54. In 2003, CRC had already expressed concerns at the large number of children whose birth was not being registered and by the fact that the parents had to pay fees for birth certificates.
65. In 2011, UNCT noted that the majority of children in Haiti did not attend school before the earthquake due to the lack of resources and availability of public school facilities. Indeed, a large majority of educational services were delivered by the private sector and Government capacity and role as regulator of the public and private education system was very limited. This situation worsened with the earthquake, which also interrupted the education of nearly 2.5 million children. In many cases, children had lost parents who had been responsible for paying school fees. Despite considerable efforts in 2010, education services remained inadequate, inefficient and suffered from low standards. The lack of legal documentation for a majority of children prevented them from registering for national exams and accessing secondary or tertiary education.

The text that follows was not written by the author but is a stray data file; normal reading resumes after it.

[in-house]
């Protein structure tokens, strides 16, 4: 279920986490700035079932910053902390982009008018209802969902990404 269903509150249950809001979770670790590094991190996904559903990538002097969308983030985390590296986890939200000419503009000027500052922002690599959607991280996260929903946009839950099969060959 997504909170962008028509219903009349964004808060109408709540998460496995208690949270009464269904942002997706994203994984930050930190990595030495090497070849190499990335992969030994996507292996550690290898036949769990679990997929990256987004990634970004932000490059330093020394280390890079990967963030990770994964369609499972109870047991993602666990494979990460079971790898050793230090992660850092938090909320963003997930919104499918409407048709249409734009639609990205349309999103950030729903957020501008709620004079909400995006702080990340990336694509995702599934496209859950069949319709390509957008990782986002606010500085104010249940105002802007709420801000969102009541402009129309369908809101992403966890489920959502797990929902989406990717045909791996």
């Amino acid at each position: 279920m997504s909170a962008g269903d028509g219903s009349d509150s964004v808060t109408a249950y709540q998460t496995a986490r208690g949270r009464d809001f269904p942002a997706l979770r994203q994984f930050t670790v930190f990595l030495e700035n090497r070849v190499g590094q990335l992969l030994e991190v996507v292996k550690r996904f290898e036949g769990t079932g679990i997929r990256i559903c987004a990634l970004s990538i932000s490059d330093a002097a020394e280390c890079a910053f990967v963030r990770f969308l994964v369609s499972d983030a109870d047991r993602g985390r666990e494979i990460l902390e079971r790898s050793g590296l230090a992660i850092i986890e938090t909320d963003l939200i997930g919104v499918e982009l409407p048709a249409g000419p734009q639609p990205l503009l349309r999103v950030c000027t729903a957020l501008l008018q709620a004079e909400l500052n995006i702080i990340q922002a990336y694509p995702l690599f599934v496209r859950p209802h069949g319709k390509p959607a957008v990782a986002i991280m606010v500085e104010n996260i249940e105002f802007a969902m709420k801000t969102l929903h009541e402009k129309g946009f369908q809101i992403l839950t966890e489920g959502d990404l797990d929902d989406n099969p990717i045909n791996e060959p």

66. CRC in 2003 and CEDAW in 2009 had recommended that Haiti inter alia continue its efforts to ensure that all children, especially girls, had equal access to educational opportunities, paying special attention to those living in rural and remote areas.
68. UNHCR noted that the earthquake exacerbated problems related to civil identity documentation, with larger numbers of the population at risk of statelessness. Although there was no quantitative data available, it was likely that hundreds of thousands of IDPs had lost their identity documents in or after the earthquake and were in need of new civil documents. Without adequate birth and civil registration systems in place, many protection risks were heightened, especially in relation to children (e.g. child trafficking, abduction and illegal adoption).